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When the XS-1 was being developed for history's first supersonic aircraft flights, plans were already underway for the XS-2 (later redesignated the X-2), which would fly at speeds and altitudes vastly greater than its predecessor. It was to be a Mach 3 rocket plane, capable of flights over 100,000 feet.
The X-2's structure had to be able to withstand aerodynamic heating never-before encountered, and the life support systems for the pilot needed to address the dangers of extremely high-altitude, high-airspeed flight. The challenges of developing a unique stainless steel/nickel alloy structure, a new throttleable rocket engine ranging in thrust from 2,500 to 15,000 lbs. of thrust, a jettisonable cockpit capsule, and control system difficulties delayed the program for years. The contract was signed in 1945, the first glide flight was in 1952, and the first powered flight occurred in 1955. Ironically, by that time the X-3, the X-4, and the X-5 had all flown.
If the development of the X-2 was unusually time consuming, the flight test program was tragically brief. Two of the X-2s were built; both were destroyed in accidents.
Ship number two only made only three test glides, and exploded in 1953 during a captive test flight with its B-50 carrier aircraft. It was attached to the mothership when a leather gasket on the X-2's liquid oxygen tank exploded as they were flying at about 30,000 feet. The X-2 was a total loss. Bell test pilot Jean Ziegler and B-50 crewman Frank Walco were killed as the explosion ripped the X-2 out of the bomb bay. The B-50 was landed safely, then scrapped.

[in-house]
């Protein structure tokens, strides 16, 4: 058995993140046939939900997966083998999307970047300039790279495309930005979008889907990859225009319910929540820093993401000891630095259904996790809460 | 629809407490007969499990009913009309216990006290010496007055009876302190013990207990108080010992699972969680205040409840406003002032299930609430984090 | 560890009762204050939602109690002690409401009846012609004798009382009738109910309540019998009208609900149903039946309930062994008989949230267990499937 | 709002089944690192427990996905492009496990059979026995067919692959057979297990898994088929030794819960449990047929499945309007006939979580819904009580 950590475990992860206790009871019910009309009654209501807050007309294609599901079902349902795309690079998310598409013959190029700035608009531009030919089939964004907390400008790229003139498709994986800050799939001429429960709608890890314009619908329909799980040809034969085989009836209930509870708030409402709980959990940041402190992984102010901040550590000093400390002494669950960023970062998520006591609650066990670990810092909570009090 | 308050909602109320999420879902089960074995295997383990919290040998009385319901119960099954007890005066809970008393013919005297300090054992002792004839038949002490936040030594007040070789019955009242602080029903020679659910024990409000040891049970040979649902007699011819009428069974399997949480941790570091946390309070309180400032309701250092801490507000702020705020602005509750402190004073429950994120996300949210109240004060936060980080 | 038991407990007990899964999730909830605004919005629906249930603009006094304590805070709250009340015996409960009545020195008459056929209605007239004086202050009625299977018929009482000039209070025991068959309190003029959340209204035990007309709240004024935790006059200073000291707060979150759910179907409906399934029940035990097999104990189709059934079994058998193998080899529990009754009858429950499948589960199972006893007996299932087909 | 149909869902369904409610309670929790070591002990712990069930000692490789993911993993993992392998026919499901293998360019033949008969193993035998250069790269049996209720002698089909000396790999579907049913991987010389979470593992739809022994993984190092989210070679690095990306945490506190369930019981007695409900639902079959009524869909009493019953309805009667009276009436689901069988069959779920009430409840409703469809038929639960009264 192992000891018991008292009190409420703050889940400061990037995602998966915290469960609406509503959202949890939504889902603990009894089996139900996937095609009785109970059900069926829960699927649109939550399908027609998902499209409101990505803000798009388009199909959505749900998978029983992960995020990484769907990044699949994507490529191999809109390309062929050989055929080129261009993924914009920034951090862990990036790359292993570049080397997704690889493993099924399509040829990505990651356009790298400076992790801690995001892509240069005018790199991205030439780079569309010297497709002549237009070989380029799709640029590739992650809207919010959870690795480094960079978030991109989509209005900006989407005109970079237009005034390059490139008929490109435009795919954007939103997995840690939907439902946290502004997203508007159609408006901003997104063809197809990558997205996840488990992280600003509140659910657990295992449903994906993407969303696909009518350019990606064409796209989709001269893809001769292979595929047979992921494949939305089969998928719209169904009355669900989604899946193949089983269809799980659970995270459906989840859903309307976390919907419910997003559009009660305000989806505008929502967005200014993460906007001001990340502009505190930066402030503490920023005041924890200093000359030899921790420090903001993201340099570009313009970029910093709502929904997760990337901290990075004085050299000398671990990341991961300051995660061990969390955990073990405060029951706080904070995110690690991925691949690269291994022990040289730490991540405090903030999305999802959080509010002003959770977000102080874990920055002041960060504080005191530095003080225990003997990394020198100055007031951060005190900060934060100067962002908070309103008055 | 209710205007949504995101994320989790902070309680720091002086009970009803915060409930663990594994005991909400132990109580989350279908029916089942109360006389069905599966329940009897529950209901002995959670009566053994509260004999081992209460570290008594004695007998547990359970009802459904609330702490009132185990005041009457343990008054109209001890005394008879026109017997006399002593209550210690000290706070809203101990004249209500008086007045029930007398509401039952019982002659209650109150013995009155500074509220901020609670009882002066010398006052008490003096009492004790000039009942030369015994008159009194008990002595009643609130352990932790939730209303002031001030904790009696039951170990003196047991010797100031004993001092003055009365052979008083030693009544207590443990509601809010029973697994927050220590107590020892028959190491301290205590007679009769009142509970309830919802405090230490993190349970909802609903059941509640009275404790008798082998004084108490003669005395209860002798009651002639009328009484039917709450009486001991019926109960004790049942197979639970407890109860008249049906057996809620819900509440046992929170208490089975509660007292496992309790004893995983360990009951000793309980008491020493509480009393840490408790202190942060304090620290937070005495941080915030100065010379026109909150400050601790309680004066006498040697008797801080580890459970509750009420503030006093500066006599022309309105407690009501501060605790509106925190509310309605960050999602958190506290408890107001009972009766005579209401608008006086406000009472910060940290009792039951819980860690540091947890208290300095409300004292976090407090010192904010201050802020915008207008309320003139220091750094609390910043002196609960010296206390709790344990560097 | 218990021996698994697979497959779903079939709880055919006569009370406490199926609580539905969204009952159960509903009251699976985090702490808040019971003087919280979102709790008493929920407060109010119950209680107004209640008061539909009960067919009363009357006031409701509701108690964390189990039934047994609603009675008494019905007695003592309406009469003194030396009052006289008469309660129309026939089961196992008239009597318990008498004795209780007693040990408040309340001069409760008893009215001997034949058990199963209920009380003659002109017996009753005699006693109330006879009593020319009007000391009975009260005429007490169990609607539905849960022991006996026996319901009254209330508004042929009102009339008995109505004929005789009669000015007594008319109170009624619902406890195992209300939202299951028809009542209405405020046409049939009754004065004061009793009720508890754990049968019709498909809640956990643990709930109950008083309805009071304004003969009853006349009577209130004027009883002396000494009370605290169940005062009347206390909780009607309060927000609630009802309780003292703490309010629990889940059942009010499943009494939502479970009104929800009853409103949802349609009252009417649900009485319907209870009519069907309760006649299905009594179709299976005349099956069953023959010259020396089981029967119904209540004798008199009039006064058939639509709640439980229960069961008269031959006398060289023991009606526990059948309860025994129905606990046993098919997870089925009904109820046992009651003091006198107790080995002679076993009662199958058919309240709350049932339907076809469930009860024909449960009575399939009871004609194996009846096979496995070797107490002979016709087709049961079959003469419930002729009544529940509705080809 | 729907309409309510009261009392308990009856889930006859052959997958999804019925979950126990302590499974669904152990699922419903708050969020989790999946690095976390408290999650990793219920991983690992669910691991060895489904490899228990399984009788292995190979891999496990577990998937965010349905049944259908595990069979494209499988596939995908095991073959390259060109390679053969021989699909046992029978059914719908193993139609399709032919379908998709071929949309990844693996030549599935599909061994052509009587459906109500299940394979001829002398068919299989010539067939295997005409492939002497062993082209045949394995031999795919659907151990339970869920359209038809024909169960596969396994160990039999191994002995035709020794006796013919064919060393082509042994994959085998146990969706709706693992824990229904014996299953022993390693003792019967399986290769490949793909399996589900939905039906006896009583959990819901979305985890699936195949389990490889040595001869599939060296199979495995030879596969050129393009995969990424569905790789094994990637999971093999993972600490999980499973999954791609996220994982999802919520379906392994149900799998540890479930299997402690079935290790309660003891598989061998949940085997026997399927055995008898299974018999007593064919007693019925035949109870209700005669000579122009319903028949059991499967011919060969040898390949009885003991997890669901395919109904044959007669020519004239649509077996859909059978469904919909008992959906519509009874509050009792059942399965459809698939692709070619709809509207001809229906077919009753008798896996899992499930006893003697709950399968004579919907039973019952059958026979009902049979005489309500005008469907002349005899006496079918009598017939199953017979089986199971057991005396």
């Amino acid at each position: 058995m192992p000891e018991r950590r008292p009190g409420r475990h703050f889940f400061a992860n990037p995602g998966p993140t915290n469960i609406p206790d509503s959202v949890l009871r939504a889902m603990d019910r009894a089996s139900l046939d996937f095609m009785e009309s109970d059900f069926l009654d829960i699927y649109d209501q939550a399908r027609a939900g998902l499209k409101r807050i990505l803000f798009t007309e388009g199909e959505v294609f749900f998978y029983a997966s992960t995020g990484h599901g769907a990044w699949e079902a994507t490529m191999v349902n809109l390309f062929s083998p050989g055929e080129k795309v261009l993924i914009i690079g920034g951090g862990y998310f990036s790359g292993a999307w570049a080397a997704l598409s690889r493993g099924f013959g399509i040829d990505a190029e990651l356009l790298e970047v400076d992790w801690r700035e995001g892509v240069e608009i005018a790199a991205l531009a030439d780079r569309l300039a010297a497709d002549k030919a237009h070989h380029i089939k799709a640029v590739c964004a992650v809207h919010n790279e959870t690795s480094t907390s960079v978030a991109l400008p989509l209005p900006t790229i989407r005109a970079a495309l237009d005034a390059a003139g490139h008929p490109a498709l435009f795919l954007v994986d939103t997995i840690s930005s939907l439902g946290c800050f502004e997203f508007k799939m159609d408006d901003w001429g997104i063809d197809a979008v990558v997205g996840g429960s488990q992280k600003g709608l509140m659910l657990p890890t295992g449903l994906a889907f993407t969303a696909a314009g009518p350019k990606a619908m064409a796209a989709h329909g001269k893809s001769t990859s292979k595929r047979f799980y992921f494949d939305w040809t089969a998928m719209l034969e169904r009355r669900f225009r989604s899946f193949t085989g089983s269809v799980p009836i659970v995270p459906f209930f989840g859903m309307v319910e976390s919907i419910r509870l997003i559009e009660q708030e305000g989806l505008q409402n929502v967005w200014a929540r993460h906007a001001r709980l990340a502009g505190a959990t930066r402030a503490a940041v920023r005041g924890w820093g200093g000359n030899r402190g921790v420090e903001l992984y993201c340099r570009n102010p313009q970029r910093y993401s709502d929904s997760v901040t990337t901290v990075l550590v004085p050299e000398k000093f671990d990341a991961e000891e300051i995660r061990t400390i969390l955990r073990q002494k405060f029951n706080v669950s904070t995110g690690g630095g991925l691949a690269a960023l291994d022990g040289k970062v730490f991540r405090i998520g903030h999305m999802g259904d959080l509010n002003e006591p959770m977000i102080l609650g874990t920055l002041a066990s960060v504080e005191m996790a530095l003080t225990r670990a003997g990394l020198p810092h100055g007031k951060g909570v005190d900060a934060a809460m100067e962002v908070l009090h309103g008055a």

Ship number one's first flight at Edwards Air Force Base was on August 5 of the following year. Its first powered flight was made on November 18, 1955. During the next ten months the X-2 was finally showing its potential. On July 23, 1956 Air Force Capt. Frank Everest set a new unofficial world's speed record of Mach 2.87 (1,900 mph). On September 7 USAF Capt. Iven Kincheloe set a new altitude record of 125,906 feet. Then on the aircraft's 13th powered flight, USAF Capt. Milburn Apt (making his first flight in the X-2) was killed after the plane went out of control after successfully breaking Mach 3 (Mach 3.196).
Apt's plane became uncontrollable shortly after a routine engine shut down at 65,500 feet. He jettisoned the cockpit capsule at about 40,000 feet, but was unable to leave the capsule and parachute to safety before it impacted the ground. The rest of the airplane crashed about five miles away.
The X-2 program advanced the technologies of heat resistant alloys and rocket engines, but the grim lessons learned about the dangers of inertial coupling, which caused the aircraft to go out of control, and the requirements of flight safety became its legacy. The National Advisory Committee for Aeronautics' High-Speed Flight Station (predecessor of today's NASA Dryden Flight Research Center), which expected to receive the airplane for flight research, never did because of the accident, but it had supported the Air Force with advice and data analysis during its flight testing.